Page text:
November 8, 2022 - 10:00am

As purges gripped 1930s Soviet society, a poster of the era reveals the regime’s preoccupation with one particularly dangerous class of saboteur — the railway worker. Admonishing the Soviet proletariat to “be vigilant” and “detect saboteurs in transport”, it is a placard which Russian President Vladimir Putin may soon find himself recycling for contemporary use. 

Last week, former president and current deputy chairman of the Russian Security Council Dmitri Medvedev complained of foreign students disabling railroad facilities in the Russian city of Ufa “because they disagree with the policies” of the country. Further alleging that pro-Ukraine Russian citizens are committing acts of sabotage from within, he warned that Russia’s moratorium on the death penalty could be “overridden” for these cases and that the suitable punishment for “such scoundrels” is “execution without trial”.

Medvedev has reason to be concerned. The UK Ministry of Defence last month noted that Russia’s military is heavily reliant upon railway transport for sending soldiers and supplies to the frontline in Ukraine. However, with lines stretching over 33,000 km, often in isolated areas, the authorities cannot realistically hope to secure every part of the network against the risk of saboteurs. 

It appears that, with anti-war protests brutally suppressed, activists have been taking matters into their own hands. Just last month, it was reported that an explosive device had damaged the main rail link between Russia and southern Belarus near the village of Novozybkov.

Indeed, saboteurs have been successfully impairing Russia’s war effort since the outbreak of the conflict. The Washington Post reported that Russia’s hopes for a 72-hour invasion were dashed by Belarusian railway workers, dissident security forces and hackers who, in the earliest days of the invasion, damaged signal control cabinets. This, in turn, forced the Russian military to re-supply by road and thereby created the conditions for a 40-mile military convoy to stall outside Kyiv and slow the Russians’ advance.

Railway sabotage, 1930s style.

As early as March, Belarusian special forces were going undercover in train stations to detect wreckers, while the Ukrainian General Staff thanked “caring citizens” for hampering the movement of Russian equipment by partially disabling a railway line between Ukraine and Belarus.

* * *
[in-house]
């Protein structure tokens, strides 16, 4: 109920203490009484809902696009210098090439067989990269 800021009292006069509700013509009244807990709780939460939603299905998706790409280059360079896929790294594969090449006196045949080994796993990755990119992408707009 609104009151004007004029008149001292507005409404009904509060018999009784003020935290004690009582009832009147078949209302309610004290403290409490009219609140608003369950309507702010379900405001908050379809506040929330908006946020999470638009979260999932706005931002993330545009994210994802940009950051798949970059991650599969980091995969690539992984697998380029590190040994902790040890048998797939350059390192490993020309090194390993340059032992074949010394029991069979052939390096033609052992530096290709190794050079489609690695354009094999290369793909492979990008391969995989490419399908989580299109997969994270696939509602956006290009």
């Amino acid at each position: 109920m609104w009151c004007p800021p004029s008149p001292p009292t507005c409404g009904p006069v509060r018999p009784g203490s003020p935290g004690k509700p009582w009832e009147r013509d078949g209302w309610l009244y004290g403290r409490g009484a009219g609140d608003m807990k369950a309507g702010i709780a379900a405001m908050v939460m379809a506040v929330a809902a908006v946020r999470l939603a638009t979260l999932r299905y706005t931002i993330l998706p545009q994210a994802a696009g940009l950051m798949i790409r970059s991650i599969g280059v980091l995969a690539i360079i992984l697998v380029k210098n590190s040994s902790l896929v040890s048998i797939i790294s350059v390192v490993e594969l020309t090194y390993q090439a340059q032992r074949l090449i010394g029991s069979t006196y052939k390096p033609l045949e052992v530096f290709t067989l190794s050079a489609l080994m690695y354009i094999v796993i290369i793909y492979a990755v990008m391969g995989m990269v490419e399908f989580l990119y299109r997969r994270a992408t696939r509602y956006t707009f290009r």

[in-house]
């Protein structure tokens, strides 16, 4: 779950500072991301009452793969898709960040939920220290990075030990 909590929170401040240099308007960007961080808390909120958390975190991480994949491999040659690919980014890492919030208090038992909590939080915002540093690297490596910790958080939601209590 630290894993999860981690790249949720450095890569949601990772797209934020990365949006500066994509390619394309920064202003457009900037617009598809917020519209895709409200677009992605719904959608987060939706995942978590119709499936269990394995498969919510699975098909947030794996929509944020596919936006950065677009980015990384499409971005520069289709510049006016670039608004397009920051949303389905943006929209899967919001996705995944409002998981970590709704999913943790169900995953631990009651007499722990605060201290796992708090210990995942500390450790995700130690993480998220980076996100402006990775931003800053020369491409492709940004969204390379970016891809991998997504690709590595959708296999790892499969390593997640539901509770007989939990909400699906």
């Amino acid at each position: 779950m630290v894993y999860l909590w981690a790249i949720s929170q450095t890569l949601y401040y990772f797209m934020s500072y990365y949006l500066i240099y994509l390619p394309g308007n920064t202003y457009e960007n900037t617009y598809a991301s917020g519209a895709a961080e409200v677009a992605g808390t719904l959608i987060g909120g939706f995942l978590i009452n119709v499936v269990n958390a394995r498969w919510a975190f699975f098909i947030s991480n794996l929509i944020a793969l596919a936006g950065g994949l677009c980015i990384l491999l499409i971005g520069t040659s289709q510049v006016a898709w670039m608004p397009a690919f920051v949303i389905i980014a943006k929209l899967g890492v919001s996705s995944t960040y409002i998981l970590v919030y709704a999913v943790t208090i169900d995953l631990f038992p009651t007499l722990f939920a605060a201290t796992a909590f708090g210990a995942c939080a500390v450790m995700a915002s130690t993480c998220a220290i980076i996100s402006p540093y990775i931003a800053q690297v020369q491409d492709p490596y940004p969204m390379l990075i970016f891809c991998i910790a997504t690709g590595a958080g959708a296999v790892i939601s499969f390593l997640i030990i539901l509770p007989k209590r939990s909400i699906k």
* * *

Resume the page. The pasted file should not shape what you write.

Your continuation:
This situation is especially troubling for Belarusian President Alexander Lukashenko. Propped up by the Kremlin since the 2020 protests against his 28-year rule, the former collective farm manager offered Belarus as a launching pad for Russia’s invasion of Ukraine, rendering his country’s territory and railway lines vital for resupplying Russia’s troops. 

His use to the Kremlin is now diminishing with every successful act of sabotage on Belarusian land. Consequently, the strongman is showing signs of worry. In May, Lukashenko widened the application of the death penalty to include attempted acts of terrorism. 

Last month, the Belarusian dictator blamed the sabotage on foreign influence, informing a State Security Council meeting that “the training in Poland, Lithuania and Ukraine of militants, including Belarusian radicals, to carry out sabotage and terrorist attacks and organise a military rebellion in Belarus is becoming a direct threat.” Around 60 Belarusian “railway guerrillas” have been arrested, with those convicted facing sentences of up to 15 years in prison.

Yet both Lukashenko and Putin will struggle to tackle these “radicals”, thanks to the profusion of information and resources available online. Activists have been forming networks and posting helpful advice on channels such as Telegram, whether through ‘Stop the Wagons’ (an organisation advising on sabotage techniques and suitable locations), the ‘Community of Railway Workers’ (a channel sharing details of Russian military movements and the locations of key infrastructure) or ‘Cyber Partisans’ (a network of exiled Belarusian IT experts hacking their homeland’s rail infrastructure from abroad). 

Revelling in their victories online, activists are even taking inspiration from Soviet partisans who struck at the railway infrastructure during Nazi occupation, naming their struggle the “Rail War” in their honour. 

Sabotage efforts are exacerbating an already faltering war effort. Now, Russia is facing opponents not just on the battlefield but at home. As such, Vladimir Putin is realising there is no enemy quite so dangerous as the one within.